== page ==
TLS Certificates and Root CAs (Certificate Authorities)—New Proposal to Upheave the PKI and CLM Industries

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By Michela Menting | 3Q 2023 | IN-6993

Shortening CA and certificate lifetimes is one way to modernize aging PKI and focus on crypto agility. Automation and Post-Quantum Cryptology (PQC) are key platform attributes that providers can point to as they target the lucrative markets around IoT devices and cloud migration.

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PKI Set for Some Significant Changes


Earlier in March 2023, Google announced it had submitted to the CA/Browser Forum its intent to reduce certificate validity of all publicly trusted Secure Sockets Layer (SSL)/Transport Layer Security (TLS) certificates from 398 days to 90 days and set maximum term limits for subordinate Certificate Authorities (CAs) at 3 years and for root CAs at 7 years. On average, root CAs can be used up to 30 years (sometimes more).

The argument behind this reduction is straightforward: shorter life spans and reduced term limits means faster rotation with newer assets in a bid to modernize the aging Public Key Infrastructure (PKI). Google has also proposed that Online Certificate Status Protocol (OCSP) services should be made optional, as they can reveal too much personal information about individuals’ browsing history. The company recommends the changes be reflected in the CA/Browser Forum Baseline Requirements for SSL/TLS server certificates. If the proposals are accepted, they will run parallel to the new standards the forum published in January 2023 for issuing and managing publicly trusted Secure/Multipurpose Internet Mail Extensions (S/MIME) certificates (used for email), which is set to come into effect on September 1.

New Bottlenecks Face Push for Agility


While the proposals target certificates for web browser usage, there are a lot of other applications that use TLS, and to which the changes will also have to apply: Internet of Things (IoT) devices, server-to-server applications, Application Programming Interface (API) clients, scripts, mobile apps, etc., so private PKI enterprise usage will be affected as well. Companies like GlobalSign have already issued statements advising businesses to be prepared for major PKI changes later this year in relation to the TLS life spans, the new S/MIME standards, and Mozilla’s mandatory root changes (which will remove the SSL/TLS and S/MIME trust bits in roots when they are 15 and 18 years old, respectively).

In larger part, the push toward reducing lifetimes of CAs and certificates is one of modernization focused on crypto agility. The PKI infrastructure is an aging one, and certificate life spans have been progressively shortened over the last few years. Shortening life spans also means less need for revocation, and therefore OCSP, which is a much-maligned, resource-intensive process. Some vendors view ditching OCSP as a way to free up signing capacity and API bandwidth, certainly an advantageous benefit.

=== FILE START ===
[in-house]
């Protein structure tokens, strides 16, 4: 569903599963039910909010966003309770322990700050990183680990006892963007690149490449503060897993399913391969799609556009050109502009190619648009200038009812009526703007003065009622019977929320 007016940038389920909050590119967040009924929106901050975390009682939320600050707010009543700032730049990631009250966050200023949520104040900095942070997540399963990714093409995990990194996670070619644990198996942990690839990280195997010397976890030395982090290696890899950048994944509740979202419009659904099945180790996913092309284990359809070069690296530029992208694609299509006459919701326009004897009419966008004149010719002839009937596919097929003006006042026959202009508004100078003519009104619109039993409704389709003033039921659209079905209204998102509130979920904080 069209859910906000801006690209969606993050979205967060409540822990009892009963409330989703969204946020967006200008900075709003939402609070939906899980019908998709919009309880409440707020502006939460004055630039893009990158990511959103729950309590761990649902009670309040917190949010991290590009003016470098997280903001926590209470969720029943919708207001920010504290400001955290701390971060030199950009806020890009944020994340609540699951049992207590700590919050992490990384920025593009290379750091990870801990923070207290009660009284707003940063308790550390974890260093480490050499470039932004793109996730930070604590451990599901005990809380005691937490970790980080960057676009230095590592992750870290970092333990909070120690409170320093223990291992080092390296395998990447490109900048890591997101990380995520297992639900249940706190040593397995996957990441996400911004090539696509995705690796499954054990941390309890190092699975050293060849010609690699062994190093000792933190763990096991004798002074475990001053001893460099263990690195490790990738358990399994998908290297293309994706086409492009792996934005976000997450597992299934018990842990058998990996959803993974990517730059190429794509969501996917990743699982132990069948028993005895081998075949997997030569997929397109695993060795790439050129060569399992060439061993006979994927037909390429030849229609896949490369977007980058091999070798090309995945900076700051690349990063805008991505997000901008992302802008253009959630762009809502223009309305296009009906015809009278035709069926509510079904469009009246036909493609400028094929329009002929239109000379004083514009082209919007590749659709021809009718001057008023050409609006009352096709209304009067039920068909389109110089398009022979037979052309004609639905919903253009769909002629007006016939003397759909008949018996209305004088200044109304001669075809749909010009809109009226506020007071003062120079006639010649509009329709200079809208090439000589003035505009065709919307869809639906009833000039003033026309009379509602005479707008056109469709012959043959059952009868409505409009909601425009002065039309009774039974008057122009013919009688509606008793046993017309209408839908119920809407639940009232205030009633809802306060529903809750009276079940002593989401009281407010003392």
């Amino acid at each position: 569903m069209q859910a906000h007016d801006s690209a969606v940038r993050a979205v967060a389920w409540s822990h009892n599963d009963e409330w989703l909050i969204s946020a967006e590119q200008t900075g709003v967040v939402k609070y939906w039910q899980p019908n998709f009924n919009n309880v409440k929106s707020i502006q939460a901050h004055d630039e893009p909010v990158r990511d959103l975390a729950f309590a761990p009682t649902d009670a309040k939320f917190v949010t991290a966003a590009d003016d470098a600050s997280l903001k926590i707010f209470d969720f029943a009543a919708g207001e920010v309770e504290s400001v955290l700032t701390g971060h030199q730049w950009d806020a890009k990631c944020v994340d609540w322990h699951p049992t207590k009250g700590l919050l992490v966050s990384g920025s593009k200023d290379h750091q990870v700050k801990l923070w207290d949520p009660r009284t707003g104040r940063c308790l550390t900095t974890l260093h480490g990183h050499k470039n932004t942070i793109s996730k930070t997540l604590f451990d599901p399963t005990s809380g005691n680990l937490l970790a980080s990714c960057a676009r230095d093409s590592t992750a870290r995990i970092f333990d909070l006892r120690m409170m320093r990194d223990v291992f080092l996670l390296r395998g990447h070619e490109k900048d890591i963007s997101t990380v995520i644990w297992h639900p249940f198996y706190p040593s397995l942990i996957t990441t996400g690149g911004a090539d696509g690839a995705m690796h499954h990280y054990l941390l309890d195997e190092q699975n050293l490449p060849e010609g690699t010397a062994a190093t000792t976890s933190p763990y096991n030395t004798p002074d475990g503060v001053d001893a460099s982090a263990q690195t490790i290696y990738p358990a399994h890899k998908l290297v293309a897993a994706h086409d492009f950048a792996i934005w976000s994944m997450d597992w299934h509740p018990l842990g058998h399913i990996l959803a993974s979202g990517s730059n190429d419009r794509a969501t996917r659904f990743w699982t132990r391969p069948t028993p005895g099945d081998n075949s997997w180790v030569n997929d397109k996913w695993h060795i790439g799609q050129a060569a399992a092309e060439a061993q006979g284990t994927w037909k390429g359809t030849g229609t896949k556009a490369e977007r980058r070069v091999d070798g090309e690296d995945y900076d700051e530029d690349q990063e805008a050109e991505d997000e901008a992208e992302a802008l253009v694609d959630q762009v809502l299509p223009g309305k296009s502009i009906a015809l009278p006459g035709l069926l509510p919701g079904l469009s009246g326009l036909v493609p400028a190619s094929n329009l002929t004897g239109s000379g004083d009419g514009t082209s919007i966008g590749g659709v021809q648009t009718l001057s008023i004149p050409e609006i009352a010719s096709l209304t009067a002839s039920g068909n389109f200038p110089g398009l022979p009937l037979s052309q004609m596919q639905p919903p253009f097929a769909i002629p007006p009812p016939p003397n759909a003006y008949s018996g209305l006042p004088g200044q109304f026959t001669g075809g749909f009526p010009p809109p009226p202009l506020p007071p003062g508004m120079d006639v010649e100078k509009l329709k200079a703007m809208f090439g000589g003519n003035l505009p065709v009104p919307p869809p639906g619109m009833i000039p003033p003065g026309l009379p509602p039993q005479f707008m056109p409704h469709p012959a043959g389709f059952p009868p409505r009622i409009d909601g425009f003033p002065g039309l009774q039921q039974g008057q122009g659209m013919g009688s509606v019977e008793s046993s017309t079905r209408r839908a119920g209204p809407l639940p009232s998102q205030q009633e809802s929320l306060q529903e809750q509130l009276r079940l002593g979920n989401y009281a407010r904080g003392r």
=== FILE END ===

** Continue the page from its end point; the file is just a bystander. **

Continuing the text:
But the bigger picture is one that looks toward a Post-Quantum (PQ) world. As the U.S. National Institute of Standards and Technology (NIST) slowly but surely advances toward choosing algorithms for Post-Quantum Cryptography (PQC) standardization, the work around PQ upgrades to existing standards, specifications, and reference architectures is in full swing. Vendors are actively seeking to solve pressing implementation issues, and notably the development of hybrid certificates for PKI during the PQ migration. This is expected to take time, and vendors recognize that there is an urgency to modernizing PKI before Y2Q.

An Opportunity for CLM and PKI Providers


There is no doubt that these changes will provide ample opportunities for PKI and Certificate Lifecycle Management (CLM) providers to offer new solutions. Automation and PQ-readiness will be key attributes of these new platforms. But equally, this push toward crypto agility will also enable providers to better target the lucrative markets around IoT devices (both identity and secure communications) and cloud migration. The PKI industry has had trouble articulating the importance of its technology for IoT device users in particular; the message needs to be more about automation, scale, and flexibility than one that speaks to IoT as a separate market sitting in parallel to the rest (browser, email, etc.).

In a similar fashion, cloud migration is prompting providers to offer distinct PKI service capabilities that go beyond the established managed PKI market; notably through offering self-service platforms (PKI-as-a-Service (PKIaaS) and CLM-as-a-Service (CLMaaS)) that abstract all the complexities of those technologies, while still providing a certain level of control and granularity to users. In effect, this is where automation for the renewal of certificates becomes a key sticking point.

Ultimately, the PKI industry has little choice but to onboard changes if it wants to stay relevant as a trust technology. In so doing, it will also be able to answer the needs of digital transformation more fully. But more than that, it may well reduce some of the unwieldiness of existing implementations to create a more streamlined and efficient ecosystem.



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